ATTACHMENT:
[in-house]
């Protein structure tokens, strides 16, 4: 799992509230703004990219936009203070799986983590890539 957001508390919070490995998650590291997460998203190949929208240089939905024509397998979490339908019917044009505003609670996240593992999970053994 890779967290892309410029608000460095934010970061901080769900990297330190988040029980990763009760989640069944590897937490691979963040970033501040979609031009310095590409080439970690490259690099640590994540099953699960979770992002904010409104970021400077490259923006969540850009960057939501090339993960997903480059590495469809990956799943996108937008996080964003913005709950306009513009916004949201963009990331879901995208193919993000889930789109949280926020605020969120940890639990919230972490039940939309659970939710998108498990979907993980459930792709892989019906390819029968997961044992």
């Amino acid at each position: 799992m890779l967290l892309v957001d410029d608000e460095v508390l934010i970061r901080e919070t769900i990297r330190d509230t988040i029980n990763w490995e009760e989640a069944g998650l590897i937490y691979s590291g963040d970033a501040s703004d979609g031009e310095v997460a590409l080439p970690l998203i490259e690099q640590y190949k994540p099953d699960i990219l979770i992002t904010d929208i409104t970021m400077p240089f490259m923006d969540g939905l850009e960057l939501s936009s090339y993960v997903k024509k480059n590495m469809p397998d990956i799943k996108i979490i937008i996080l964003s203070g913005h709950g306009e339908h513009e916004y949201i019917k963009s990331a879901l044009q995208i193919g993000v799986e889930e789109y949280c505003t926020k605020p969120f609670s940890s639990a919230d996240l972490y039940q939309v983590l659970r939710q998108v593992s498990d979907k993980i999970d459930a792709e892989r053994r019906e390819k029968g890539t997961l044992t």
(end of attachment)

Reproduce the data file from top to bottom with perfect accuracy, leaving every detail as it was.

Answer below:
[in-house]
């Protein structure tokens, strides 16, 4: 799992509230703004990219936009203070799986983590890539 957001508390919070490995998650590291997460998203190949929208240089939905024509397998979490339908019917044009505003609670996240593992999970053994 890779967290892309410029608000460095934010970061901080769900990297330190988040029980990763009760989640069944590897937490691979963040970033501040979609031009310095590409080439970690490259690099640590994540099953699960979770992002904010409104970021400077490259923006969540850009960057939501090339993960997903480059590495469809990956799943996108937008996080964003913005709950306009513009916004949201963009990331879901995208193919993000889930789109949280926020605020969120940890639990919230972490039940939309659970939710998108498990979907993980459930792709892989019906390819029968997961044992």
């Amino acid at each position: 799992m890779l967290l892309v957001d410029d608000e460095v508390l934010i970061r901080e919070t769900i990297r330190d509230t988040i029980n990763w490995e009760e989640a069944g998650l590897i937490y691979s590291g963040d970033a501040s703004d979609g031009e310095v997460a590409l080439p970690l998203i490259e690099q640590y190949k994540p099953d699960i990219l979770i992002t904010d929208i409104t970021m400077p240089f490259m923006d969540g939905l850009e960057l939501s936009s090339y993960v997903k024509k480059n590495m469809p397998d990956i799943k996108i979490i937008i996080l964003s203070g913005h709950g306009e339908h513009e916004y949201i019917k963009s990331a879901l044009q995208i193919g993000v799986e889930e789109y949280c505003t926020k605020p969120f609670s940890s639990a919230d996240l972490y039940q939309v983590l659970r939710q998108v593992s498990d979907k993980i999970d459930a792709e892989r053994r019906e390819k029968g890539t997961l044992t």